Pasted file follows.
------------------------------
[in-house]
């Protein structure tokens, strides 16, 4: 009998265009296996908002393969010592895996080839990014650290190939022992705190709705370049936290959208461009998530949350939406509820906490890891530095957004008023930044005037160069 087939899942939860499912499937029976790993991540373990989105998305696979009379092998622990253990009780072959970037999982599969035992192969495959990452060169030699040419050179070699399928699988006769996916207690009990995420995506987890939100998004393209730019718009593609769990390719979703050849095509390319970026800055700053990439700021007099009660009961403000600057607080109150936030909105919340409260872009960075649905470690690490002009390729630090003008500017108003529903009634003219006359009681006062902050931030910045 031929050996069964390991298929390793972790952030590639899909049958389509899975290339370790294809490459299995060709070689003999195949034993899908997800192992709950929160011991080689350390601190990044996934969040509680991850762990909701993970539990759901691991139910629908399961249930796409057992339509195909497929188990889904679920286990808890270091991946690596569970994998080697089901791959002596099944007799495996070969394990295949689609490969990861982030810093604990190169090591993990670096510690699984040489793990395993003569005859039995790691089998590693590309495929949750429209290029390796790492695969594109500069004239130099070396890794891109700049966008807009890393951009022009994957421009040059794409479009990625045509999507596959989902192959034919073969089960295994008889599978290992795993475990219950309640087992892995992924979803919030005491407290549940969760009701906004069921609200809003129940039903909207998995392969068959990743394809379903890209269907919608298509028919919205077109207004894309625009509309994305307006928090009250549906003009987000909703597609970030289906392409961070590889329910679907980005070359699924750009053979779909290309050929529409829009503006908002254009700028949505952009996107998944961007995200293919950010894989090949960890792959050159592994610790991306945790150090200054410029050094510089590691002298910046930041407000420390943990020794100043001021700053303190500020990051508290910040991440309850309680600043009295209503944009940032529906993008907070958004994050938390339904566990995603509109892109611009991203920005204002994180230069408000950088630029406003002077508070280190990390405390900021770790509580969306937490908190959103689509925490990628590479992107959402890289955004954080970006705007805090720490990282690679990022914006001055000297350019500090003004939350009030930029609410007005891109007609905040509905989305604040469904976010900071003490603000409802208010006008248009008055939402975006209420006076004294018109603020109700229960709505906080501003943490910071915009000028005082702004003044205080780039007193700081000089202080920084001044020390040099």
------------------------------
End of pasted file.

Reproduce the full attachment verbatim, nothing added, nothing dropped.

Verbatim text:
[in-house]
């Protein structure tokens, strides 16, 4: 009998265009296996908002393969010592895996080839990014650290190939022992705190709705370049936290959208461009998530949350939406509820906490890891530095957004008023930044005037160069 087939899942939860499912499937029976790993991540373990989105998305696979009379092998622990253990009780072959970037999982599969035992192969495959990452060169030699040419050179070699399928699988006769996916207690009990995420995506987890939100998004393209730019718009593609769990390719979703050849095509390319970026800055700053990439700021007099009660009961403000600057607080109150936030909105919340409260872009960075649905470690690490002009390729630090003008500017108003529903009634003219006359009681006062902050931030910045 031929050996069964390991298929390793972790952030590639899909049958389509899975290339370790294809490459299995060709070689003999195949034993899908997800192992709950929160011991080689350390601190990044996934969040509680991850762990909701993970539990759901691991139910629908399961249930796409057992339509195909497929188990889904679920286990808890270091991946690596569970994998080697089901791959002596099944007799495996070969394990295949689609490969990861982030810093604990190169090591993990670096510690699984040489793990395993003569005859039995790691089998590693590309495929949750429209290029390796790492695969594109500069004239130099070396890794891109700049966008807009890393951009022009994957421009040059794409479009990625045509999507596959989902192959034919073969089960295994008889599978290992795993475990219950309640087992892995992924979803919030005491407290549940969760009701906004069921609200809003129940039903909207998995392969068959990743394809379903890209269907919608298509028919919205077109207004894309625009509309994305307006928090009250549906003009987000909703597609970030289906392409961070590889329910679907980005070359699924750009053979779909290309050929529409829009503006908002254009700028949505952009996107998944961007995200293919950010894989090949960890792959050159592994610790991306945790150090200054410029050094510089590691002298910046930041407000420390943990020794100043001021700053303190500020990051508290910040991440309850309680600043009295209503944009940032529906993008907070958004994050938390339904566990995603509109892109611009991203920005204002994180230069408000950088630029406003002077508070280190990390405390900021770790509580969306937490908190959103689509925490990628590479992107959402890289955004954080970006705007805090720490990282690679990022914006001055000297350019500090003004939350009030930029609410007005891109007609905040509905989305604040469904976010900071003490603000409802208010006008248009008055939402975006209420006076004294018109603020109700229960709505906080501003943490910071915009000028005082702004003044205080780039007193700081000089202080920084001044020390040099």